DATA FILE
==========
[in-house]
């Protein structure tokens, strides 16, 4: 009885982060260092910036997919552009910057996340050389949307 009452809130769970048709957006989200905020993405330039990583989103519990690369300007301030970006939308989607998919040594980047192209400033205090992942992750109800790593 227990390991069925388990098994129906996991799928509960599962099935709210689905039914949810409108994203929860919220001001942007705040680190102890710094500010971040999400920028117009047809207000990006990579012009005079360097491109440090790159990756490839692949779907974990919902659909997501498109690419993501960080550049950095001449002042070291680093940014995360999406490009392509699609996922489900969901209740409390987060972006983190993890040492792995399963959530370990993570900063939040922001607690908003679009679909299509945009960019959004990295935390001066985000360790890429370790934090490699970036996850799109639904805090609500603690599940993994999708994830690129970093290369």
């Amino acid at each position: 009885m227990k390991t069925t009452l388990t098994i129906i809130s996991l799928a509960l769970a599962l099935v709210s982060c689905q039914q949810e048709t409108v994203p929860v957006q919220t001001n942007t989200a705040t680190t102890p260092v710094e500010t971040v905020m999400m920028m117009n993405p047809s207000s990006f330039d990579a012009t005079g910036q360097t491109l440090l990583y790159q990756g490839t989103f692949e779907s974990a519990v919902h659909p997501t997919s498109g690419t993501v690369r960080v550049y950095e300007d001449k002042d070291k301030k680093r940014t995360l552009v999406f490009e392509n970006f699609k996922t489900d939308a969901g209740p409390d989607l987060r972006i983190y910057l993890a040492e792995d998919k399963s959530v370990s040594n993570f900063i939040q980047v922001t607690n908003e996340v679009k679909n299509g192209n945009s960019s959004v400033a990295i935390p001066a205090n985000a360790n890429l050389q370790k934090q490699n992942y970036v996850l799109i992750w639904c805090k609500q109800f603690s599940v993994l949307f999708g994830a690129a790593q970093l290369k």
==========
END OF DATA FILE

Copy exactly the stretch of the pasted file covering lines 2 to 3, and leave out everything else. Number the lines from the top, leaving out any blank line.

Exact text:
């Protein structure tokens, strides 16, 4: 009885982060260092910036997919552009910057996340050389949307 009452809130769970048709957006989200905020993405330039990583989103519990690369300007301030970006939308989607998919040594980047192209400033205090992942992750109800790593 227990390991069925388990098994129906996991799928509960599962099935709210689905039914949810409108994203929860919220001001942007705040680190102890710094500010971040999400920028117009047809207000990006990579012009005079360097491109440090790159990756490839692949779907974990919902659909997501498109690419993501960080550049950095001449002042070291680093940014995360999406490009392509699609996922489900969901209740409390987060972006983190993890040492792995399963959530370990993570900063939040922001607690908003679009679909299509945009960019959004990295935390001066985000360790890429370790934090490699970036996850799109639904805090609500603690599940993994999708994830690129970093290369």
């Amino acid at each position: 009885m227990k390991t069925t009452l388990t098994i129906i809130s996991l799928a509960l769970a599962l099935v709210s982060c689905q039914q949810e048709t409108v994203p929860v957006q919220t001001n942007t989200a705040t680190t102890p260092v710094e500010t971040v905020m999400m920028m117009n993405p047809s207000s990006f330039d990579a012009t005079g910036q360097t491109l440090l990583y790159q990756g490839t989103f692949e779907s974990a519990v919902h659909p997501t997919s498109g690419t993501v690369r960080v550049y950095e300007d001449k002042d070291k301030k680093r940014t995360l552009v999406f490009e392509n970006f699609k996922t489900d939308a969901g209740p409390d989607l987060r972006i983190y910057l993890a040492e792995d998919k399963s959530v370990s040594n993570f900063i939040q980047v922001t607690n908003e996340v679009k679909n299509g192209n945009s960019s959004v400033a990295i935390p001066a205090n985000a360790n890429l050389q370790k934090q490699n992942y970036v996850l799109i992750w639904c805090k609500q109800f603690s599940v993994l949307f999708g994830a690129a790593q970093l290369k």